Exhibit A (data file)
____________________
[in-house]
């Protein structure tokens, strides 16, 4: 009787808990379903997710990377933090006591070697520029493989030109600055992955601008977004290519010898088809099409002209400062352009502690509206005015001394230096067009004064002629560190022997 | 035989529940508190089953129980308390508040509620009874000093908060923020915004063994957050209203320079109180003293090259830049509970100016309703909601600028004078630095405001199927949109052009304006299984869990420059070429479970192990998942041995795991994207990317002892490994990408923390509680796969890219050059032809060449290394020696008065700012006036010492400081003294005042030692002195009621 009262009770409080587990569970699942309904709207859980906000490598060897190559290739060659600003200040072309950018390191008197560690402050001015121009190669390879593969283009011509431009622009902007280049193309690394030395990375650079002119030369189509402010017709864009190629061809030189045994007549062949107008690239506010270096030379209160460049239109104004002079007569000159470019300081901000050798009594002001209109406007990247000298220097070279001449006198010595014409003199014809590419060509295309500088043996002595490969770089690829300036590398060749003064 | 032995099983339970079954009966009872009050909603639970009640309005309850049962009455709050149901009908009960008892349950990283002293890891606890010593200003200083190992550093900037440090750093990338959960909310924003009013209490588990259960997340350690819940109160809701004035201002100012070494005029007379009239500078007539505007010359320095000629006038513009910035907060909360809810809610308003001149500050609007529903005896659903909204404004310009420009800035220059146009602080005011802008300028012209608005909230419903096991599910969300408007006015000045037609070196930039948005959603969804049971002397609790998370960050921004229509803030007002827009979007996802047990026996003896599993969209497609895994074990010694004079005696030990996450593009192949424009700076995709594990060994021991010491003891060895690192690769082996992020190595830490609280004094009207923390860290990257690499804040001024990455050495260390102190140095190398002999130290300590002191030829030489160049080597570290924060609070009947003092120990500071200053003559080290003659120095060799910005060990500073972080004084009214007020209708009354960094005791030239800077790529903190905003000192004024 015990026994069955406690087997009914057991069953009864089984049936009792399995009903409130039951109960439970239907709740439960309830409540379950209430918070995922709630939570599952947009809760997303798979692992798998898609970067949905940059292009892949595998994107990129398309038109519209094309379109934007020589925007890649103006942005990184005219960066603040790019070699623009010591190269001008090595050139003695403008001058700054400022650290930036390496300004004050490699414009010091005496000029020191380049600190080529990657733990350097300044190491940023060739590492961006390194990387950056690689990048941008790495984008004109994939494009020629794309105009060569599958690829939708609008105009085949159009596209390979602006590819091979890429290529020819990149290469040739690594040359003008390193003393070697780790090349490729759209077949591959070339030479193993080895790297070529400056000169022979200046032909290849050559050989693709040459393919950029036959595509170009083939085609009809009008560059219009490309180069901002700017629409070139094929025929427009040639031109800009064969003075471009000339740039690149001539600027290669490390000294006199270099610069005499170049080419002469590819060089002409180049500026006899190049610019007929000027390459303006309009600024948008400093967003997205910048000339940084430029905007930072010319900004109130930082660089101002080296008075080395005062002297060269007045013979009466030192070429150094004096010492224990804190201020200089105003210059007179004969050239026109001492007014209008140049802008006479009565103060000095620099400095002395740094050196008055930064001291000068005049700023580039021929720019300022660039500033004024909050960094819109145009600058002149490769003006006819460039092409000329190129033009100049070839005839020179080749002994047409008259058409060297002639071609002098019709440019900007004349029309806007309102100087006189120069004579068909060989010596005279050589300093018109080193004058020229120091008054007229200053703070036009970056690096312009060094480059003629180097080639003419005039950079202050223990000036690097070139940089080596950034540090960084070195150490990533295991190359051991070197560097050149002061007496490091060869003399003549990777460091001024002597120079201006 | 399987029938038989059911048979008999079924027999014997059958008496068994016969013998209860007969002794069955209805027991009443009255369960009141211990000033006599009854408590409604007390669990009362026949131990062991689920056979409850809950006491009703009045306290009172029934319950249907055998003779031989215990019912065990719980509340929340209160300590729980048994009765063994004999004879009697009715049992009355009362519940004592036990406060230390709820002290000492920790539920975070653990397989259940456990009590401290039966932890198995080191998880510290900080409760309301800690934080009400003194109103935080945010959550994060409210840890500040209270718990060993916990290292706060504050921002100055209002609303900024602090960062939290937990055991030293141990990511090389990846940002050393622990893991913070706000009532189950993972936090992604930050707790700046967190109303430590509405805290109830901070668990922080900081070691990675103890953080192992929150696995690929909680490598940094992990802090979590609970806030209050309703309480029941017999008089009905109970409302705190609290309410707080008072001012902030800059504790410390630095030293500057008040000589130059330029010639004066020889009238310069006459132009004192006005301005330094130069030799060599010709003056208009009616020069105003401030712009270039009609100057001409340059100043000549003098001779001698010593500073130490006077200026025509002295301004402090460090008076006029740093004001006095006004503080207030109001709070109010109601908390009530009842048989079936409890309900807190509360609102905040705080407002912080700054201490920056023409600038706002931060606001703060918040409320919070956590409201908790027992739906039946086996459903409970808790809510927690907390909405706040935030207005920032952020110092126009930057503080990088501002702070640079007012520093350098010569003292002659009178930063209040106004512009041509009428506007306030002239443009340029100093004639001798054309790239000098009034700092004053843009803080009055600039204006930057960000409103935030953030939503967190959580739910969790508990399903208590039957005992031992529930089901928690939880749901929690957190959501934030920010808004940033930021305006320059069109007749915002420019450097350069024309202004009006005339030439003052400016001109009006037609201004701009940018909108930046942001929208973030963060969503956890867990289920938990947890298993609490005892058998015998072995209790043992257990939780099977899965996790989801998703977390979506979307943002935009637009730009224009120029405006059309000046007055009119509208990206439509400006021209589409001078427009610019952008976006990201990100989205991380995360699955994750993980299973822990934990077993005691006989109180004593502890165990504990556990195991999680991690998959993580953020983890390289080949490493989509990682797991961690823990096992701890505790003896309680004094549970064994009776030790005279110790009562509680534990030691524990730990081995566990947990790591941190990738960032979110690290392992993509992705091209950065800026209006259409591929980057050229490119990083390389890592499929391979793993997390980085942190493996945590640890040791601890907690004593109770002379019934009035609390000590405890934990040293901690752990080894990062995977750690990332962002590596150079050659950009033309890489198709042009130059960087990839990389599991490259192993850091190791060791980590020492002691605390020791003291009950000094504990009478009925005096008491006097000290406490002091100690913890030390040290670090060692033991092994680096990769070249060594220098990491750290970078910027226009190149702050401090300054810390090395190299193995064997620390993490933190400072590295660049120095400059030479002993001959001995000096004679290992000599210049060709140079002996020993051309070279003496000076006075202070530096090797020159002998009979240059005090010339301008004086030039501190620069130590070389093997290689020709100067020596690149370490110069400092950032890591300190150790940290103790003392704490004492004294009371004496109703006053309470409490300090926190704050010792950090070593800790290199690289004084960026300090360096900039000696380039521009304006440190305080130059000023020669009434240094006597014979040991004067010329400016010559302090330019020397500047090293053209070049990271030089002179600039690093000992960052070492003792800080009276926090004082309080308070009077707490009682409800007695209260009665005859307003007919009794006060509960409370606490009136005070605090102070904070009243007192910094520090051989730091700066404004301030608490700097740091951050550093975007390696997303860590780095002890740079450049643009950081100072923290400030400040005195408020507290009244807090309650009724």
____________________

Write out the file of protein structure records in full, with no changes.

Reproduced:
[in-house]
């Protein structure tokens, strides 16, 4: 009787808990379903997710990377933090006591070697520029493989030109600055992955601008977004290519010898088809099409002209400062352009502690509206005015001394230096067009004064002629560190022997 | 035989529940508190089953129980308390508040509620009874000093908060923020915004063994957050209203320079109180003293090259830049509970100016309703909601600028004078630095405001199927949109052009304006299984869990420059070429479970192990998942041995795991994207990317002892490994990408923390509680796969890219050059032809060449290394020696008065700012006036010492400081003294005042030692002195009621 009262009770409080587990569970699942309904709207859980906000490598060897190559290739060659600003200040072309950018390191008197560690402050001015121009190669390879593969283009011509431009622009902007280049193309690394030395990375650079002119030369189509402010017709864009190629061809030189045994007549062949107008690239506010270096030379209160460049239109104004002079007569000159470019300081901000050798009594002001209109406007990247000298220097070279001449006198010595014409003199014809590419060509295309500088043996002595490969770089690829300036590398060749003064 | 032995099983339970079954009966009872009050909603639970009640309005309850049962009455709050149901009908009960008892349950990283002293890891606890010593200003200083190992550093900037440090750093990338959960909310924003009013209490588990259960997340350690819940109160809701004035201002100012070494005029007379009239500078007539505007010359320095000629006038513009910035907060909360809810809610308003001149500050609007529903005896659903909204404004310009420009800035220059146009602080005011802008300028012209608005909230419903096991599910969300408007006015000045037609070196930039948005959603969804049971002397609790998370960050921004229509803030007002827009979007996802047990026996003896599993969209497609895994074990010694004079005696030990996450593009192949424009700076995709594990060994021991010491003891060895690192690769082996992020190595830490609280004094009207923390860290990257690499804040001024990455050495260390102190140095190398002999130290300590002191030829030489160049080597570290924060609070009947003092120990500071200053003559080290003659120095060799910005060990500073972080004084009214007020209708009354960094005791030239800077790529903190905003000192004024 015990026994069955406690087997009914057991069953009864089984049936009792399995009903409130039951109960439970239907709740439960309830409540379950209430918070995922709630939570599952947009809760997303798979692992798998898609970067949905940059292009892949595998994107990129398309038109519209094309379109934007020589925007890649103006942005990184005219960066603040790019070699623009010591190269001008090595050139003695403008001058700054400022650290930036390496300004004050490699414009010091005496000029020191380049600190080529990657733990350097300044190491940023060739590492961006390194990387950056690689990048941008790495984008004109994939494009020629794309105009060569599958690829939708609008105009085949159009596209390979602006590819091979890429290529020819990149290469040739690594040359003008390193003393070697780790090349490729759209077949591959070339030479193993080895790297070529400056000169022979200046032909290849050559050989693709040459393919950029036959595509170009083939085609009809009008560059219009490309180069901002700017629409070139094929025929427009040639031109800009064969003075471009000339740039690149001539600027290669490390000294006199270099610069005499170049080419002469590819060089002409180049500026006899190049610019007929000027390459303006309009600024948008400093967003997205910048000339940084430029905007930072010319900004109130930082660089101002080296008075080395005062002297060269007045013979009466030192070429150094004096010492224990804190201020200089105003210059007179004969050239026109001492007014209008140049802008006479009565103060000095620099400095002395740094050196008055930064001291000068005049700023580039021929720019300022660039500033004024909050960094819109145009600058002149490769003006006819460039092409000329190129033009100049070839005839020179080749002994047409008259058409060297002639071609002098019709440019900007004349029309806007309102100087006189120069004579068909060989010596005279050589300093018109080193004058020229120091008054007229200053703070036009970056690096312009060094480059003629180097080639003419005039950079202050223990000036690097070139940089080596950034540090960084070195150490990533295991190359051991070197560097050149002061007496490091060869003399003549990777460091001024002597120079201006 | 399987029938038989059911048979008999079924027999014997059958008496068994016969013998209860007969002794069955209805027991009443009255369960009141211990000033006599009854408590409604007390669990009362026949131990062991689920056979409850809950006491009703009045306290009172029934319950249907055998003779031989215990019912065990719980509340929340209160300590729980048994009765063994004999004879009697009715049992009355009362519940004592036990406060230390709820002290000492920790539920975070653990397989259940456990009590401290039966932890198995080191998880510290900080409760309301800690934080009400003194109103935080945010959550994060409210840890500040209270718990060993916990290292706060504050921002100055209002609303900024602090960062939290937990055991030293141990990511090389990846940002050393622990893991913070706000009532189950993972936090992604930050707790700046967190109303430590509405805290109830901070668990922080900081070691990675103890953080192992929150696995690929909680490598940094992990802090979590609970806030209050309703309480029941017999008089009905109970409302705190609290309410707080008072001012902030800059504790410390630095030293500057008040000589130059330029010639004066020889009238310069006459132009004192006005301005330094130069030799060599010709003056208009009616020069105003401030712009270039009609100057001409340059100043000549003098001779001698010593500073130490006077200026025509002295301004402090460090008076006029740093004001006095006004503080207030109001709070109010109601908390009530009842048989079936409890309900807190509360609102905040705080407002912080700054201490920056023409600038706002931060606001703060918040409320919070956590409201908790027992739906039946086996459903409970808790809510927690907390909405706040935030207005920032952020110092126009930057503080990088501002702070640079007012520093350098010569003292002659009178930063209040106004512009041509009428506007306030002239443009340029100093004639001798054309790239000098009034700092004053843009803080009055600039204006930057960000409103935030953030939503967190959580739910969790508990399903208590039957005992031992529930089901928690939880749901929690957190959501934030920010808004940033930021305006320059069109007749915002420019450097350069024309202004009006005339030439003052400016001109009006037609201004701009940018909108930046942001929208973030963060969503956890867990289920938990947890298993609490005892058998015998072995209790043992257990939780099977899965996790989801998703977390979506979307943002935009637009730009224009120029405006059309000046007055009119509208990206439509400006021209589409001078427009610019952008976006990201990100989205991380995360699955994750993980299973822990934990077993005691006989109180004593502890165990504990556990195991999680991690998959993580953020983890390289080949490493989509990682797991961690823990096992701890505790003896309680004094549970064994009776030790005279110790009562509680534990030691524990730990081995566990947990790591941190990738960032979110690290392992993509992705091209950065800026209006259409591929980057050229490119990083390389890592499929391979793993997390980085942190493996945590640890040791601890907690004593109770002379019934009035609390000590405890934990040293901690752990080894990062995977750690990332962002590596150079050659950009033309890489198709042009130059960087990839990389599991490259192993850091190791060791980590020492002691605390020791003291009950000094504990009478009925005096008491006097000290406490002091100690913890030390040290670090060692033991092994680096990769070249060594220098990491750290970078910027226009190149702050401090300054810390090395190299193995064997620390993490933190400072590295660049120095400059030479002993001959001995000096004679290992000599210049060709140079002996020993051309070279003496000076006075202070530096090797020159002998009979240059005090010339301008004086030039501190620069130590070389093997290689020709100067020596690149370490110069400092950032890591300190150790940290103790003392704490004492004294009371004496109703006053309470409490300090926190704050010792950090070593800790290199690289004084960026300090360096900039000696380039521009304006440190305080130059000023020669009434240094006597014979040991004067010329400016010559302090330019020397500047090293053209070049990271030089002179600039690093000992960052070492003792800080009276926090004082309080308070009077707490009682409800007695209260009665005859307003007919009794006060509960409370606490009136005070605090102070904070009243007192910094520090051989730091700066404004301030608490700097740091951050550093975007390696997303860590780095002890740079450049643009950081100072923290400030400040005195408020507290009244807090309650009724």